Text Of An Intelligent Decision.: Justice Bischoffs Analysis of the Intent and Effects of the Hart-Agnew Law., Daily Racing Form, 1908-07-19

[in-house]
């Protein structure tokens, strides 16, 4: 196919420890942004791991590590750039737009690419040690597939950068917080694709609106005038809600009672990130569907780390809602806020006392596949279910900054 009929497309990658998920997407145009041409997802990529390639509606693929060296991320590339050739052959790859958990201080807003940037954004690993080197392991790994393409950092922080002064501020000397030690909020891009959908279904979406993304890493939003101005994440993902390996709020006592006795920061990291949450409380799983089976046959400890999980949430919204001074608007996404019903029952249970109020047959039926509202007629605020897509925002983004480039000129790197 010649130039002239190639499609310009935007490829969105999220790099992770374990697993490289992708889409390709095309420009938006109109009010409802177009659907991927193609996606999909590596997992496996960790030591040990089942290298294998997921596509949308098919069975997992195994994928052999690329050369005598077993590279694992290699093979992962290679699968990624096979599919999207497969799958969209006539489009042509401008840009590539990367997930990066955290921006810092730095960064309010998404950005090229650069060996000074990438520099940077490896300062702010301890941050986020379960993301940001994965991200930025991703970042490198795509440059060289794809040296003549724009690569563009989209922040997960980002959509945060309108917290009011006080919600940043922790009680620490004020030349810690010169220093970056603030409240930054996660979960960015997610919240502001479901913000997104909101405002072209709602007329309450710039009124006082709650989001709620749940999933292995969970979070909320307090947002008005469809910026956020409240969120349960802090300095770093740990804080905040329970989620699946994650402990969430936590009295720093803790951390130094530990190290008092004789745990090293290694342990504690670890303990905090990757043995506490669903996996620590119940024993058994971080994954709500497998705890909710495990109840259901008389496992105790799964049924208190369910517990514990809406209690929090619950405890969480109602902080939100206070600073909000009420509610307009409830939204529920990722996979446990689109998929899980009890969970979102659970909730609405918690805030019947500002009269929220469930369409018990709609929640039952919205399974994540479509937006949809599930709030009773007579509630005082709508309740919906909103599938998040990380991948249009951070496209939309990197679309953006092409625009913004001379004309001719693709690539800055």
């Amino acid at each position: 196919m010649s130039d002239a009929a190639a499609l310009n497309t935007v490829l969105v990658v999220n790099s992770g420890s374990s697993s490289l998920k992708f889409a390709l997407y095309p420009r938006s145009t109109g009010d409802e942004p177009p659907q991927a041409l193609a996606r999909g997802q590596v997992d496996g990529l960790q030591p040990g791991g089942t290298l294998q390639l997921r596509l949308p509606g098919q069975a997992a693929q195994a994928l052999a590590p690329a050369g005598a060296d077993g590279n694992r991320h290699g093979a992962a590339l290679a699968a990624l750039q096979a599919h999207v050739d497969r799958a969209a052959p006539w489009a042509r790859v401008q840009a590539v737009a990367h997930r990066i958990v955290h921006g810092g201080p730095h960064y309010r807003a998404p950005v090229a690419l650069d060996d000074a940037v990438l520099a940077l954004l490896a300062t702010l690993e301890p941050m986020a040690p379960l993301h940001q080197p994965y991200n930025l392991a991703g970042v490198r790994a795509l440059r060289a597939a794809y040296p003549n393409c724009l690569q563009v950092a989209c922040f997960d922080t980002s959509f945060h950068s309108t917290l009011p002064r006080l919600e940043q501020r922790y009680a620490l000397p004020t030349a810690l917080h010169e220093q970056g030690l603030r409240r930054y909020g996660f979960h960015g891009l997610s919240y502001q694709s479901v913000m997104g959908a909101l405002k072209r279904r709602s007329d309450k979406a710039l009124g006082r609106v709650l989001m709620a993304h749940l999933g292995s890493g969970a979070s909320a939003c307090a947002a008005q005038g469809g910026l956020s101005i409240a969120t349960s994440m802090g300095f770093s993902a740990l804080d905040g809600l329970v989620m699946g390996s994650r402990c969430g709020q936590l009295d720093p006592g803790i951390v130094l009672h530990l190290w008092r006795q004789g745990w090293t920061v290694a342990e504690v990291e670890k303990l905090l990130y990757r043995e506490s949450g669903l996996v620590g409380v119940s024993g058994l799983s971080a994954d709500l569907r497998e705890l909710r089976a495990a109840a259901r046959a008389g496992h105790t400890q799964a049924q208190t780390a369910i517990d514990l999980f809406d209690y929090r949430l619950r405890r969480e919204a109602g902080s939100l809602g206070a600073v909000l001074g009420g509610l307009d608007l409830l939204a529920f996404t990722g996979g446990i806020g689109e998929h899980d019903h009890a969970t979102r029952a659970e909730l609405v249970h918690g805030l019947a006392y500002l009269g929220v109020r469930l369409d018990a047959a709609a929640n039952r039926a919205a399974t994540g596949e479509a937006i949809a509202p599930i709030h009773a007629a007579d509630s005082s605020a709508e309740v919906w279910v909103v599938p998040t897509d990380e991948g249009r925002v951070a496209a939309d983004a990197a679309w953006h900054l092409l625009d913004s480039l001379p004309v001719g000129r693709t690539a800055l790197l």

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TEXT OF AN INTELLIGENT DECISION Justice Bischoffs Analysis of the Intent and Effects of the HartAgnew Law Following is the full decision of Justice BiscliofT of the Supreme Court of New York handed down in the habeas corpus proceedings for the release of Melville Collins arrested for making an oral bet at Sfievpsliiiid Bay BayThe The relator is charged with 1 violation of Sec ¬ tion 351 of the renal Code in that he received 5 as the result of a bet upon a horse race at the race course of the Brooklyn Jockey Club on June 1C 1UOS the bet having been made and accepted orally with one John Rail RailThe The provisions of Section 851 of the Penal Code are not now With the exception of certain changes in the penalty and in the matter of exemptions the language has remained unaltered since the year 1895 and while by Chapter 000 of the Laws of 1908 the existing statutory exemptions and transactions upon race tracks from the operation of Section 331 as removed the definition of the criminal acts to which the statute applies hid for thirteen years the same place in our criminal law which it has today todayIn In this proceeding I am to determine whether the successful bettors receipt of the money or thing wagered is made a crime by the section referred to which reads as follows Section 351 Poolselling bookmaking bets and wagers etc Any person who engages in poolselling or bookmaking at any time or place or any person who keeps or occupies any room shed tenement tent booth or building float or vessel or any part thereof or who occupies any place or stand of any kind upon any public or private grounds within this state with books papers apparatus or para ¬ phernalia for the purpose of recording or register ¬ ing bets or wagers or of selling pools and any person who records or registers bets or wagers or sells pools upon the result of any trial or contest of skill speed or power of endurance of man or beast or upon the result of any political nomination appointment or election or upon the result of any lot chance casualty unknown or contingent event whatsoever or any person who receives registers records or forwards or purports or pretends to receive register record or forward In any manner whatso ¬ ever any money thing or consideration of value bet or wagered or offered for the purpose of being bet or wagered by or for any other person or sells iwols upon such result or any person who being the owner lessee or occupant of any room shed tenement tent booth or building float or vessel or part thereof or of any grounds within this state knowingly permits the same to be used or occupied for any of these purposes or therein keeps exhibits or employs any device or apparatus for the purpose of recording or registering such bets or wagers or the selling of such pools or becomes the custodian or depository for gain hire or reward of any money property or thing of value staked wagered or pledged or to be wagered or pledged upon any such result or any person who aids assists or abets in any manner in any of the said acts which are hereby forbidden is guilty of a misdemeanor and upon conviction is punishable by imprisonment in a penitentiary or county jail for a period of not more than one year yearThe The particular words pointed to by the respon ¬ dent as applicable to the present case are or any person who receives registers records or forwards or purports or pretends to receive register record or forward in any manner whatever any money thing or consideration of value bet or wagered or offered for the purpose of being bet or wagered by or for any other person or sells pools upon any such result and the contention is that these words define the criminality of the relators receipt of his winnings when read Any person who receives any money bet or wagered by any other person upon any such result etc etcFor For the purpose of determining the intention of the legislature when adopting a statute it must necessarily be read as a whole Only when so read can the conclusion be reached whether Isolated words of the text may or may not properly be placed to ¬ gether in such a sense as to cover a particular case caseAccording According to the rule of construction prescribed by the Penal Code Section 11 the fair import cf the statute under consideration is to be the measure of its application and as I have read the words employed I cannot hold that Section 351 fairly im iwrts that a bet or the receipt of the tiling Wagered is a crime crimeThe The whole scheme of the section appears upon a reasonable reading to relate to bookmaking and poolsplling that is to the business of taking and recording bets and wagers and to acts which are incidental to that business businessThe The very words of the clause under which the relator is held would seem Indeed to exclude the meaning that the bet received described money won as the result of a bet since from the context It is apparent that what is contemplated is the act of receiving registering recording or forwarding the subject of a wager as yet undetermined before not after It is won or lost lostThe The words by or for any other person in this clause may be taken as a matter of grammatical construction to qualify either any person who re ¬ ceives etc or any money bet or wagered but it cannot qualify both and it is only upon the as ¬ sumption that the relative antecedent of the quali ¬ fying phrase Is the latter that any argument in support of the criminal charge against the relator can be made at all allAs As a matter of reasonable interpretation in view of the apparent purpose of the whole statute how ¬ ever I think that the phrase by or for any other person has reference to the receipt registering recording or forwarding etc not to the money or tiling wrigered wrigeredThis This harmonizes with the general theory and aim of the section while the contrary construction would very materially detract from what the legis ¬ lature evidently designed to accomplish in prohibit ¬ ing the business of bookmaking and poolsellin and in penalizing the acts incident to that business whether done through agents or correspondents or personally by the person conducting the particular business businessTlie Tlie construction contended for by the district attorney requires a strained application of the words employed In the statute contrary to their apparent sense and it is quite clear to my mind that this section of the Penal Code has actually no reference to the case of a bet made between individuals with ¬ out the intermediate oQice of a stakeholder nor to the winners receipt of the money or other thing of value transferred to him by the loser when the event is determined determinedFor For all the years during which this statute has been in force it lias not been deemed applicable to the case of ordinary individual betting Tins people vs Stedeker 173 N Y 5702 the Court of Ap ¬ peals when discussing the condition of the law relative to gaming in this state said There lias always been observed a distinction between betting or gambling and maintaining a gambling house or a place to which people resort to gamble AVhile at common law wagers on indifferent subjects were legal and might be enforced a gamb ¬ ling house or a resort for gamblers was a public nuisance for which its keeper might be indicted Whartons Criminal Law Section 2 44G The same distinction has obtained in this state where ordinary betting has never been made a crime though in some cases subjects to small pe ¬ cuniary mulcts while the keeping of a gambling house selling lottery tickets and the profession of a common gambler have been subjected to severe punishment punishmentThis This opinion was written in the year 1903 eight years after the enactment of Section 51 of the Penal Code in practically its present form and certainly indicates that the broad application now sought to be given to that section had not been con ¬ sidered possibilityAgain a serious possibility Again as this section stood prior to the late amendment which defined the prohibited acts as a misdemeanor any violation of its provisions was a felony To apply it to the case of a single bet be ¬ tween individuals a term of imprisonment was thus to be the fixed punishment for the winning of money at simple hazard yet at the same time the ob ¬ taining of money by cheating at cards or other play was punishable merely as a misdemeanor and so by fine Penal Code Section 339 339Such Such a result is a shock to common sense and the court must look for the reasons for adopting a construction of the statutes which would necessitate it itIt It may not be out of place to note that if this relator is properly charged with a crime because of a construction of Section 351 then every wager on a contingent event If followed by the receipt of something by the winner would place the latter within reach of the criminal law lawThe The consequences of criminality would descend alike upon the successful participant in a rattle conducted for religious or charitable purposes upon the girl whose partisanship for a college has been rewarded by the winning of gloves or candy through its athletic fulfillment upon the messenger who with knowledge carries from loser to winner the tiling won and upon all who bet upon anything except possibly upon a certainty where the bet is paid paidit it may be that since the adoption of the consti ¬ tution of 1S14 declaring the popular will that every form of gamblng lie unlawful tlu legislature should properly proceed to make the simplest bet or hazard a crimp but whatever the devised policy it may be said that as yet that body has not done so and indeed when legislation was proposed at tin last session in the form of an amendment of flu racing law Chap 57 of the Laws of 18 i direqtly pro ¬ hibiting Individual bets upon the result of a horse race and punishing a violation by imprisonment Assembly Bill No 213 January IS 1908 the pro ¬ posed amendment did not become a law lawBecause Because the provisions of Section 5I of the Penal Code do not in their fair import prohibit the j act with which the elator is charged according 41 Ihe views expressed in this memorandum and there being no charge of a violation of any other penal statute he is entitled to his discharge from ens tody